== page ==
The next issue that must be reformed is the Pentagon’s procurement process. Here is a truly broken and, likely corrupt, relic from the earliest Cold War days. When President Eisenhower warned of the excesses that a permanent Military-Industrial Complex would be possessed of in his Farewell Address, this is likely what he meant. The Procurement Process, or Acquisitions, is a Pentagonese way of basically saying, “How we buy stuff.” This affects everything from the way that the military buys new fighter jets, to the way that it buys office supplies. In either event, the process is long, the bureaucracy is bloated, and the methods are highly ineffective. For the purposes of this conversation, we’re going to stick to the way that the Pentagon procures its weapons and warfighting equipment.
I want you to think about the creation of Apple’s iPad. When it was created, it had no reason to exist. It was neither a phone nor a computer. It was designed to be something else entirely. Yet, most people did not even know they wanted, or needed, them. However, Steve Jobs and his crackerjack team at Apple figured out not only how to create this awesome device, but how to generate massive demand for it.
This miracle of technology was created and sold, not to the elite, but to everyone. It was assumed that most could afford this newfangled device. Why? Well, as that commercial once sang, “that’s logistics.” Apple had created a global supply chain that acquired the methods and means to produce and ship the iPad–at extremely low cost to the company–that allowed Apple to sell it to ordinary folks. When the iPad was invented, not only did no one know that they needed it, but Apple did not even have the requisite materials to make the machine work properly!
They had to spend billions of dollars and countless hours developing key systems for the machine. While Steve Jobs is reported to have thought of the iPad, in theory, as early as 1983, he did not really focus on its creation until around 2007, when the first iPhones were generating a great amount of interest. From that point onward until January of 2010, when the first generation iPad was released, it took about 3 years to design, produce, and sell those first iPads to the general public.
This is not the case with the Pentagon’s development and deployment of its weapons of war.
In today’s Information Age, the kind of warfighting systems that the U.S. military depends on are increasingly complex and interconnected. Indeed, the entire American style of warfare is predicated on the kind of speed and interoperability between its soldiers, Marines, sailors, and Airmen and its machines. This is called “jointness.”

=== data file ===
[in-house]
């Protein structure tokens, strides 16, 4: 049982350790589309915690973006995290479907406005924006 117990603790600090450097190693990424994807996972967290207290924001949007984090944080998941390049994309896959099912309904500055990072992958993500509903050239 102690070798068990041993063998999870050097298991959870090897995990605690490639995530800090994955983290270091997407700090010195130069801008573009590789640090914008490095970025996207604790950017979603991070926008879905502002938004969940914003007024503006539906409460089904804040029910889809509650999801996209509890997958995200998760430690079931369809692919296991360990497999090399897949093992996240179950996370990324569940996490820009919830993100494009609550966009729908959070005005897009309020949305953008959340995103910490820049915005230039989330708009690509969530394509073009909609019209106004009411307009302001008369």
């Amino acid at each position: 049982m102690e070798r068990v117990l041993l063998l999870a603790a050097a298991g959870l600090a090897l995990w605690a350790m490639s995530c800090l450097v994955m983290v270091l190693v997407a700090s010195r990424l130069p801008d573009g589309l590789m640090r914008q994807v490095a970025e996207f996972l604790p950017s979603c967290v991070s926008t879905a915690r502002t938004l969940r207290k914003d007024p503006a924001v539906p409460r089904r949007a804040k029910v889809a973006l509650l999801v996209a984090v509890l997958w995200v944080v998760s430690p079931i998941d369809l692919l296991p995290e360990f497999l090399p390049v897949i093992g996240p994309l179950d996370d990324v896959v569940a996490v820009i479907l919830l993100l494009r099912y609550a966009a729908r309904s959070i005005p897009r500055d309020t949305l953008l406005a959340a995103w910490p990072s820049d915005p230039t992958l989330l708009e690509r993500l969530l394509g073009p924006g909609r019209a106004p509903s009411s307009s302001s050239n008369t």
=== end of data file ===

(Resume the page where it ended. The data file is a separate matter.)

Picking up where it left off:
Integrated warfare, the merging of metal and men ready for rapid deployment and quick victory, is the way that America fights–and wins–its wars. This has allowed the U.S. to create an All-Volunteer Force (AVF) that ensures only the best and most able young men and women willingly join the armed forces and protect this country. Yet, without the informational and technological advantages of integrated warfighting, the U.S. would be terribly outnumbered in combat. Therefore, the U.S. must fund the development of and field advanced technologies alongside its warfighters.
However, the Pentagon has complicated this already difficult task with an oversized and inefficient bureaucracy, onerous regulations imposed by Congress, and an inefficient reliance on but a handful of companies (i.e. Lockheed Martin, Northrup-Gruman, and the like) to provide for their needs.
These companies are so enmeshed in the Pentagon process that they have begun to exhibit the worst inefficiencies of most State Owned Enterprises: they cost a lot of money, lose a lot of taxpayer dollars, and they are slow to release their product. As time progresses, the technology that is meant to help our warfighters ends up taking so long to field that they are obsolete.
Or, when they are deployed into combat zones, they either don’t work properly or there aren’t enough of them to make much of a difference. Meanwhile, significant gaps are formed in America’s defenses.
Take the F-35 Joint Strike Fighter (JSF), for instance. The F-35 was designed to be the next-generation replacement for the A-10 Warthog, F-16, and F-18 fighters. The Air Force not only wanted it, but so too did the Navy and the Marine Corps. Furthermore, an additional 13 allied states were brought in to assist in the development of this program. Despite these developments, the F-35 has suffered grotesque cost overruns, terrible technical glitches, and disastrous showings when deployed.
Also, the plane’s full deployment has been postponed to such a degree that many now believe America’s fighter fleet has significant strategic gaps in it that will be difficult to plug in the short-term.
This, at a time when rivals like China and Russia are intensifying their own Fifth Generation warplane development. Plus, the increased complexity of planes like the F-35 mean that, while they can do more than the average Fourth Generation fighter, it requires greater skill in piloting (meaning more money to train pilots) and, if they are damaged or lost in battle, the planes will be difficult to replace, due to their higher cost of production.
Systems like this will always be costlier than the ones that preceded them. Yet, I believe, the procurement process has been so bloated by glut and inefficiency that much of the delays and cost overruns are because of the procurement process itself. Some simple actions can be taken to reduce this bureaucratic friction.
First, the U.S. needs to open up its procurement process to start-up companies and small-to-medium-sized specialty businesses. Right now, it depends on a handful of major defense contracting firms to develop, produce, and field their defense and weapons systems.